Erin go bragh!

Tuesday, November 15, 2016

Interview on freedom, money, and justice as fairness

Last September I was interviewed about my forthcoming article, "Freedom, Money, and Justice as Fairness," by Sarah Vickery for the University of Wisconsin - Milwaukee journal In Focus. The interview can be found on page four of the journal (available here). I've reproduced it below.


By Sarah Vickery, College of Letters & Science (UWM)

“With freedom and justice for all” is the last line of the Pledge of Allegiance and a guiding ideal in American society, but there’s a caveat: freedom seem to be worth more the wealthier you are.

“You and I have an equal right to freedom of association,” explained Philosophy professor Blain Neufeld. “That right is protected equally for both of us. But if I’m wealthy, I can exercise that right more effectively. I can set up associations or travel to distant places to associate with others. We have equal liberty but I can make better use of it.”

That’s one of the principles forming the basis of Neufeld’s recent paper, “Freedom, Money, and Justice as Fairness” published in the journal Politics, Philosophy, & Economics. He seeks to answer a question that has sobering implications for our society: How do you reconcile the thought that we have basic freedoms with varying abilities to exercise them against the idea that money can grant access to freedoms that others without money will never have?

There are two seemingly conflicting views of freedom at work here, said Neufeld. The first is philosopher John Rawls’ conception of Justice as Fairness which claims that: (1) every individual has an equal right to a set of basic liberties, but (2) there may exist some inequalities in society, such as those regarding income and wealth, which can in influence the worth of those liberties. The first principle has lexical priority in Rawls’ conception of justice, meaning it will always take precedence over the second.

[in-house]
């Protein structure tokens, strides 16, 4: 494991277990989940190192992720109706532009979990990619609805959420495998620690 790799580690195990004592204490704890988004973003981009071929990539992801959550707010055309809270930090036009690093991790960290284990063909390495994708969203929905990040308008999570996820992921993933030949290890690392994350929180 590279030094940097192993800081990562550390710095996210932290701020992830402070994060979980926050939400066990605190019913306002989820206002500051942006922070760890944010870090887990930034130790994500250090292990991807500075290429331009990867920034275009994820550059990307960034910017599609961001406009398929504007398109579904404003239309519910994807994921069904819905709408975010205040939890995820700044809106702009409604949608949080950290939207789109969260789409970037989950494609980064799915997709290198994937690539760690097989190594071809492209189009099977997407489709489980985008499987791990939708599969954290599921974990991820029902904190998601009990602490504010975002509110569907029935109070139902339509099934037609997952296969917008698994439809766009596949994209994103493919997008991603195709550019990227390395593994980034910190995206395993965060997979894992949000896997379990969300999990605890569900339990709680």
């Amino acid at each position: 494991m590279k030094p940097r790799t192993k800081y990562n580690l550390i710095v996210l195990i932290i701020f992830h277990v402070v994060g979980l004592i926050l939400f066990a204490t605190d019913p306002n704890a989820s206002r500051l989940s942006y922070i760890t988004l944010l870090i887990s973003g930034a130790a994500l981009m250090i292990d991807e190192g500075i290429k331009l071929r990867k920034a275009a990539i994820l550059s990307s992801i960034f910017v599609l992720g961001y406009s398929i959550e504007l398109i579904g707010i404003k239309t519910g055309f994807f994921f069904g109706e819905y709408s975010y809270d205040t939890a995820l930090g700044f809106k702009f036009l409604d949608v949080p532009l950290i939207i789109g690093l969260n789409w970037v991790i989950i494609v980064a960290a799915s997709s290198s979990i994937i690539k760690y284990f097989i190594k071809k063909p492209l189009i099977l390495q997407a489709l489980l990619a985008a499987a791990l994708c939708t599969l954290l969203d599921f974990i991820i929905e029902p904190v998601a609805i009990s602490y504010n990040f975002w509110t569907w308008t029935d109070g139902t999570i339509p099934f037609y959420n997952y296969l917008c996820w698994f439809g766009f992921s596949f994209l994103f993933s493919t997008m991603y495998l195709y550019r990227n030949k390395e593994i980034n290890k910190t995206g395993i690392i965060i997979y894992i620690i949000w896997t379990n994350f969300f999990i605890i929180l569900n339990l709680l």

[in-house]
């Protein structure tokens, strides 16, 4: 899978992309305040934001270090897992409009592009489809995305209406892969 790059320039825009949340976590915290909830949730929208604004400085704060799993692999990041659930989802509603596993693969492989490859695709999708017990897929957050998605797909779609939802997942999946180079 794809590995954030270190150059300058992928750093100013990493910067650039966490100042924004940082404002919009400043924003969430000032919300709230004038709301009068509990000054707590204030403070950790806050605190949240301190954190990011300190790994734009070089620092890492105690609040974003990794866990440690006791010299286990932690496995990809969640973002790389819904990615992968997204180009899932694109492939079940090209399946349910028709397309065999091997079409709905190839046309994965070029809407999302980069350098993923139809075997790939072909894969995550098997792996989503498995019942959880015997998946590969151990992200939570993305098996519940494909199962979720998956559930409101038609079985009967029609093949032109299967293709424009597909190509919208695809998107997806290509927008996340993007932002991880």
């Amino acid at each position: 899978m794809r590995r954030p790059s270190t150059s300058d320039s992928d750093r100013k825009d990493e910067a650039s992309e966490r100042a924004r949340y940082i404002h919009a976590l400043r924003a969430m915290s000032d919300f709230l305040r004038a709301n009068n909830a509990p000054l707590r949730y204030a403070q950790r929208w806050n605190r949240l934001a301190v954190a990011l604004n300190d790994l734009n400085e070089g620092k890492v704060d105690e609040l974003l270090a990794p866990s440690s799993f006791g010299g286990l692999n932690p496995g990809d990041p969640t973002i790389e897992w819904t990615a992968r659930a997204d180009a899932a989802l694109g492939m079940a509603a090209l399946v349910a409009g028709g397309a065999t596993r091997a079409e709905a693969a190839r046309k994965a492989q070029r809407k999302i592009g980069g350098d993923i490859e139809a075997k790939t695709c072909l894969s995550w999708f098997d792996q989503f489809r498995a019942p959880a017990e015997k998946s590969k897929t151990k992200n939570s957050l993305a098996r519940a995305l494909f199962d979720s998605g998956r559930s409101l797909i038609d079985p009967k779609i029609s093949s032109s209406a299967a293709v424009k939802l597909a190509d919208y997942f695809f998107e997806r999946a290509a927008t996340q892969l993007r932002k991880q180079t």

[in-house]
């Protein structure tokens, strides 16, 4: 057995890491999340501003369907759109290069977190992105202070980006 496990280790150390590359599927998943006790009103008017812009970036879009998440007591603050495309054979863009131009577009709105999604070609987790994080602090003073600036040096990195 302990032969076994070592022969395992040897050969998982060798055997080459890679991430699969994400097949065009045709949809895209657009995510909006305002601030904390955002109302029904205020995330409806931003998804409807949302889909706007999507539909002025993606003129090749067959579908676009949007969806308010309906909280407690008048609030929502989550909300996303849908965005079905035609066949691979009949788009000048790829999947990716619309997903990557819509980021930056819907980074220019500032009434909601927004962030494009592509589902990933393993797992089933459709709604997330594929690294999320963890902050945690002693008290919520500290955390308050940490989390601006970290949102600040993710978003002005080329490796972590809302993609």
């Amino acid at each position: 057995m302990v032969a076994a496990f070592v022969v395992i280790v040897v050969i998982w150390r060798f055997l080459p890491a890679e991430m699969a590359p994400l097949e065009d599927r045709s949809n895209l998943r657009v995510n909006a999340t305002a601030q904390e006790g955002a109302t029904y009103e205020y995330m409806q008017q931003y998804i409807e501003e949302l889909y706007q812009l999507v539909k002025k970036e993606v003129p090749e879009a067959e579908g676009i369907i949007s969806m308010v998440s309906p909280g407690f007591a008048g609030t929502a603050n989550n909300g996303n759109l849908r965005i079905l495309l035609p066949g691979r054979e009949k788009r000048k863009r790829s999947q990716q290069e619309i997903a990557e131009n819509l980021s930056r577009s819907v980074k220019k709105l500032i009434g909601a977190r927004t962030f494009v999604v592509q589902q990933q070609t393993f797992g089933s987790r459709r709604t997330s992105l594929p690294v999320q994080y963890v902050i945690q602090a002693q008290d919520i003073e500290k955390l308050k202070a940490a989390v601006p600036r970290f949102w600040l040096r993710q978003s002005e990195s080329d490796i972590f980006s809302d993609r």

On the other hand is philosopher Gerald Cohen, who argues that wealth can eliminate barriers to freedom, giving wealthy people certain liberties that others do not have.

“If Cohen’s right, why would (Rawls) insist on lexical priority? It doesn’t make sense,” Neufeld said. “The paper is an attempt to explain why you still want the lexical priority even if you’ve granted Cohen’s point – why you’d still want to have special protection for these basic rights, even if you acknowledged that the more wealth people have, the more freedom they have.”

Neufeld was inspired to write the paper thanks to a Canadian lottery commercial he remembered seeing regularly as a child. The ad showed happy lottery winners traveling and enjoying fun activities under the tagline ‘Imagine the freedom.’

“When I read Cohen’s article, that commercial popped into my mind. If you win the lottery, you’re free! You can remove all of these constraints,” Neufeld said. “I thought, if Cohen is right, does this spell trouble for Rawls’ conception of justice? I hope it doesn’t, or I’ll have to reevaluate what I’m doing with my life.”

Neufeld won’t have to reevaluate too hard; he concluded that Rawls can accommodate Cohen’s point if you apply to Justice as Fairness a “basic needs” principle – an insurance that everyone has adequate education, discretionary time, health care, and other fundamental needs met.

“If you secure those things, you already establish a level of freedom all citizens have to a more or less equal degree, even independent of whatever inequality might be necessary for economic efficiency,” Neufeld said.

That has implications for our own political system, he added, especially when we look at how current rhetoric and social systems have marginalized some groups of Americans, thanks to income inequality. This paper won’t change it, but, “It’s one of my on-going concerns, trying to resurrect another way of thinking about individual freedom that points out that inequality is incompatible with widespread liberty,” Neufeld added.

More concretely, Neufeld emphasized in his argument about the basic needs principle that one fundamental need is adequate discretionary time. People need time away from work to pursue leisure activities, to engage socially, and to think about important things – like what their political views should be. He’s been dismayed to see Americans working longer hours in recent decades, alongside attacks to benefits like overtime pay.